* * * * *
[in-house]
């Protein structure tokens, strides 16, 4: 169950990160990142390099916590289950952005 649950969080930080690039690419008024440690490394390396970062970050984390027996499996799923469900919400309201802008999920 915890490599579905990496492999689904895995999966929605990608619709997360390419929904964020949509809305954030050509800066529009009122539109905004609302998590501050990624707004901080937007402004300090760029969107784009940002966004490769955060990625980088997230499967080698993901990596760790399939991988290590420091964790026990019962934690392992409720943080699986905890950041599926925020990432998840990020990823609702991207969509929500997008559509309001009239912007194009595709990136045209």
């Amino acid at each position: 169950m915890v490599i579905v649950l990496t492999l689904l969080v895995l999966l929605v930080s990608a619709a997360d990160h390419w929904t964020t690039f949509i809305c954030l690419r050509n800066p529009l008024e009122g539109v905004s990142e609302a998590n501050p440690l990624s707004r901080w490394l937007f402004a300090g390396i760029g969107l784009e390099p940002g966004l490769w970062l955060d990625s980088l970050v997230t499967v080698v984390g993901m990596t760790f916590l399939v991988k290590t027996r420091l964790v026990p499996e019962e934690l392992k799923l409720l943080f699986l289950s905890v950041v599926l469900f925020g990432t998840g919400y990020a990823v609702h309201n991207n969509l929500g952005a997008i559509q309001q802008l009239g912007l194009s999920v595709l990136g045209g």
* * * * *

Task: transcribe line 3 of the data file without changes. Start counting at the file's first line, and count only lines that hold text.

């Amino acid at each position: 169950m915890v490599i579905v649950l990496t492999l689904l969080v895995l999966l929605v930080s990608a619709a997360d990160h390419w929904t964020t690039f949509i809305c954030l690419r050509n800066p529009l008024e009122g539109v905004s990142e609302a998590n501050p440690l990624s707004r901080w490394l937007f402004a300090g390396i760029g969107l784009e390099p940002g966004l490769w970062l955060d990625s980088l970050v997230t499967v080698v984390g993901m990596t760790f916590l399939v991988k290590t027996r420091l964790v026990p499996e019962e934690l392992k799923l409720l943080f699986l289950s905890v950041v599926l469900f925020g990432t998840g919400y990020a990823v609702h309201n991207n969509l929500g952005a997008i559509q309001q802008l009239g912007l194009s999920v595709l990136g045209g």